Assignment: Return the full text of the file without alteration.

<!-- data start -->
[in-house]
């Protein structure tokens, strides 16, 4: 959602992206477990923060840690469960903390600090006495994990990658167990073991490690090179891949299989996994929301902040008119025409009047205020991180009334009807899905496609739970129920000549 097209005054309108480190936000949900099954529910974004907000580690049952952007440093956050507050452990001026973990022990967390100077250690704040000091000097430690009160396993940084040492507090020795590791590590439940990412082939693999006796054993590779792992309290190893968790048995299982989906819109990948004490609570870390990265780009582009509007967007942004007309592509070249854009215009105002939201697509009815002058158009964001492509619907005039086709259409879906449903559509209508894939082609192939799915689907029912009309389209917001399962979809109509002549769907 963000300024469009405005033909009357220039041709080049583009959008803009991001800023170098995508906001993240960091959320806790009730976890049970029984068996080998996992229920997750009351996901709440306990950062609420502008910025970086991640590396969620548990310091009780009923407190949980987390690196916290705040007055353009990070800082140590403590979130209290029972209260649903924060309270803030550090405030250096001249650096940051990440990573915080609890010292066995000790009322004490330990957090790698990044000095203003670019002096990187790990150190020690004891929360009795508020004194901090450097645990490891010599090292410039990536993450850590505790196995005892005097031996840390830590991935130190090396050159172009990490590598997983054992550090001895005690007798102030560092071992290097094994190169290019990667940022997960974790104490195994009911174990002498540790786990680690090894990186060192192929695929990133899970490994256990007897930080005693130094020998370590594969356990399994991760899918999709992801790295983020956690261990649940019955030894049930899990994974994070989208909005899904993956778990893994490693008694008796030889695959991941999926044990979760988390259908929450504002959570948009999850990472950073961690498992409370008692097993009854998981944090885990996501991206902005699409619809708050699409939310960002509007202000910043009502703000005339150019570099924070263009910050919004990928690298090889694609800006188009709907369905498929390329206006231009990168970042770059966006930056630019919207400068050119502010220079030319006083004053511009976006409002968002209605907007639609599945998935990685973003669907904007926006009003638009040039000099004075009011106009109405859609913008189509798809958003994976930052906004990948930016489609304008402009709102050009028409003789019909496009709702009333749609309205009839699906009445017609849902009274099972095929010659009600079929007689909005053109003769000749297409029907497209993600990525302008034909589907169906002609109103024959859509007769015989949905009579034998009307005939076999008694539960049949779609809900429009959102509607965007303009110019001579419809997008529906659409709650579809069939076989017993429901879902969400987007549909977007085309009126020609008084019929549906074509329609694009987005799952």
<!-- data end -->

[in-house]
């Protein structure tokens, strides 16, 4: 959602992206477990923060840690469960903390600090006495994990990658167990073991490690090179891949299989996994929301902040008119025409009047205020991180009334009807899905496609739970129920000549 097209005054309108480190936000949900099954529910974004907000580690049952952007440093956050507050452990001026973990022990967390100077250690704040000091000097430690009160396993940084040492507090020795590791590590439940990412082939693999006796054993590779792992309290190893968790048995299982989906819109990948004490609570870390990265780009582009509007967007942004007309592509070249854009215009105002939201697509009815002058158009964001492509619907005039086709259409879906449903559509209508894939082609192939799915689907029912009309389209917001399962979809109509002549769907 963000300024469009405005033909009357220039041709080049583009959008803009991001800023170098995508906001993240960091959320806790009730976890049970029984068996080998996992229920997750009351996901709440306990950062609420502008910025970086991640590396969620548990310091009780009923407190949980987390690196916290705040007055353009990070800082140590403590979130209290029972209260649903924060309270803030550090405030250096001249650096940051990440990573915080609890010292066995000790009322004490330990957090790698990044000095203003670019002096990187790990150190020690004891929360009795508020004194901090450097645990490891010599090292410039990536993450850590505790196995005892005097031996840390830590991935130190090396050159172009990490590598997983054992550090001895005690007798102030560092071992290097094994190169290019990667940022997960974790104490195994009911174990002498540790786990680690090894990186060192192929695929990133899970490994256990007897930080005693130094020998370590594969356990399994991760899918999709992801790295983020956690261990649940019955030894049930899990994974994070989208909005899904993956778990893994490693008694008796030889695959991941999926044990979760988390259908929450504002959570948009999850990472950073961690498992409370008692097993009854998981944090885990996501991206902005699409619809708050699409939310960002509007202000910043009502703000005339150019570099924070263009910050919004990928690298090889694609800006188009709907369905498929390329206006231009990168970042770059966006930056630019919207400068050119502010220079030319006083004053511009976006409002968002209605907007639609599945998935990685973003669907904007926006009003638009040039000099004075009011106009109405859609913008189509798809958003994976930052906004990948930016489609304008402009709102050009028409003789019909496009709702009333749609309205009839699906009445017609849902009274099972095929010659009600079929007689909005053109003769000749297409029907497209993600990525302008034909589907169906002609109103024959859509007769015989949905009579034998009307005939076999008694539960049949779609809900429009959102509607965007303009110019001579419809997008529906659409709650579809069939076989017993429901879902969400987007549909977007085309009126020609008084019929549906074509329609694009987005799952």